However, this type of configuration is not always optimal and may not be supported by all browsers. ISPs may not enable these features or allow the web developer access to control these features. Additionally, non-PHP files are unnecessarily processed through the PHP interpreter.

eac_cache.encode.php is flexible in allowing it's use to be enabled according to the need and access rights of the web developer. eac_cache.encode.php can be used as:

  • An auto-prepend program configured in php.ini or an .htaccess file.
  • A URL prefix designated in .htaccess.
  • As a link href within a web page.
  • As a form post action.


Whereas eac_cache.encode.php focuses on non-dynamic content (i.e. non-PHP files), eac_cache.control.php is intended specifically for PHP scripts.

Very often a PHP script does not produce dynamic content or may not produce content that changes with every request.

In many cases, PHP scripts are created to execute something specific on the server (such as activity tracking or session management) yet the content delivered is no different than a static HTML page or may only change on a timed (i.e. hourly, daily or weekly) basis.


eac_cache.control.php is intended to be included in individual parent scripts after any initialization, tracking, and/or session management code has been executed but before any output is generated.

Its purpose is to cache the output similar to that of eac_cache.encode.php so that it may be used for subsequent requests while still allowing the initialization code to be executed with every request.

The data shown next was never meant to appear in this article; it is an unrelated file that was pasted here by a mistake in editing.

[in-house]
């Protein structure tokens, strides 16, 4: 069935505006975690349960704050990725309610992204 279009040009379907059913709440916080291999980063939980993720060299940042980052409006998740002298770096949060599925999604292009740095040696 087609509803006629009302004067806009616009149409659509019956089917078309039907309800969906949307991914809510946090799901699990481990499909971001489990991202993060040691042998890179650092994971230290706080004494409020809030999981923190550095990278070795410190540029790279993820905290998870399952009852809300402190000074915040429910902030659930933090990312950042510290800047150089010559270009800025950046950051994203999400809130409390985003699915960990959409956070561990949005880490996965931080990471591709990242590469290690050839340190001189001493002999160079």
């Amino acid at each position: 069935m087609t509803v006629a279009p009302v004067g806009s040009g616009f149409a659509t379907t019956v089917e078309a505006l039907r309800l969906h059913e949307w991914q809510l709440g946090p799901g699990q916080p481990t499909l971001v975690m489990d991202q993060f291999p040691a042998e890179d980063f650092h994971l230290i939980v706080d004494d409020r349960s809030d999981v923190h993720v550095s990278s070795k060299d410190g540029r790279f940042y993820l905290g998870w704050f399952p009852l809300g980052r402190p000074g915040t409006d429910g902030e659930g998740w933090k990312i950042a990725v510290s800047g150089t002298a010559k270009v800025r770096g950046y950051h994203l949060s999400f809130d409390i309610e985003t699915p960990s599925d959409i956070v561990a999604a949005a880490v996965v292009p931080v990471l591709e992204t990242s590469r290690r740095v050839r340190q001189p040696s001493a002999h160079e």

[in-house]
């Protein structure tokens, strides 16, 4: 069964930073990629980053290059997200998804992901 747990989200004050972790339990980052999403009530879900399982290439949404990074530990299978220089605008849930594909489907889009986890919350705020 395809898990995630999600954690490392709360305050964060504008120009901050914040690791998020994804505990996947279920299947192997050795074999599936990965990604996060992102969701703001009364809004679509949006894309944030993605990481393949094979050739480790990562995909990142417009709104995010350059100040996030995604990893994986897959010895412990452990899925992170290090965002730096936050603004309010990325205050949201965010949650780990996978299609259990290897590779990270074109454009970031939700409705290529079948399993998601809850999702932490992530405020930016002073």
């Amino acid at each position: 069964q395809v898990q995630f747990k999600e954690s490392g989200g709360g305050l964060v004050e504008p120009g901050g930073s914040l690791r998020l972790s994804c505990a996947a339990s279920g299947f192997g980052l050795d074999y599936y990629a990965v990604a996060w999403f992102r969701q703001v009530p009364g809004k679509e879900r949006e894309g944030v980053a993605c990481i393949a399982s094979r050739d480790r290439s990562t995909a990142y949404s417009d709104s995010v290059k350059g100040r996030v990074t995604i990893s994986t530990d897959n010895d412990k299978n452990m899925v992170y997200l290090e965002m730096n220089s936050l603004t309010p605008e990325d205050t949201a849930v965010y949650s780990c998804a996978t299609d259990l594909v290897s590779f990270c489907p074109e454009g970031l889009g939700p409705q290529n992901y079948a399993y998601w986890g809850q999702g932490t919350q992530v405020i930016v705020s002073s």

When eac_cache.control.php is executed, it captures the output from the parent script and saves it to a cache file. Subsequent requests will trigger the parent script to execute everything up to the include of eac_cache.control.php where eac_cache.control.php will deliver the cached version of the output and halt execution of the parent script.

eac_cache.control.php sends caching parameters to the browser that cause the browser to cache locally the page generated but to also verify that its cached version is up to date before using its cached version. So a request for a page is always sent to the server (except when using the browser’s back/forward buttons) and the server can always execute the script up to the point where eac_cache.control.php is included.

When eac_cache.control.php determines that the browser’s cached version is still current, it responds with an http 304 “Not Modified” header allowing the browser to use its cache. If the content is no longer up to date, the parent script is allowed to run, the output is saved in a new cache file, and the new version is sent to the browser.

By default, eac_cache.control.php determines that the browser’s cache is up to date based on the last modified time of the PHP script. Of course, with PHP this is not always the case. A script may be very old yet still produce new output. In order to override the default, a constant may be defined within the parent script that dictates the maximum age of the script output:

SCRIPT_CACHE_MAXAGE may have a number of values:

  • Typically the maximum age of the cached file in seconds.
    E.G. 3600 = 1 hour, 86400 = 1 day, 604800 = 1 week
  • A file name (either the complete path name or the path name relative to the web document root). In this case, the given file’s modification time is used instead of the script’s modification time when determining the “last-modified” date/time for caching.
    E.G. “/var/web/domain/http_docs/scripts/script.inc” or “/scripts/script.inc”
  • A relative date/time string indicating any time in the past.
    E.G. “yesterday”, “1am today” “00:00 last Sunday”
    see http://www.gnu.org/software/tar/manual/html_node/tar_119.html

 Powered by  eac::Framework 

eac::Framework is a lightweight PHP & JavaScript framework for Web 2.0 Applications and E-Commerce systems.

For more information, visit http://www.KevinBurkholder.com/framework

eac::encryption, eac::session, eac::keychain, eac::dataobjects, eac::tracker, eac::sourcing, eac::authentication, eac::filter, eac::formgen, eac::caching, eac::mailer, eac::download, eac::error, eac::streams and more.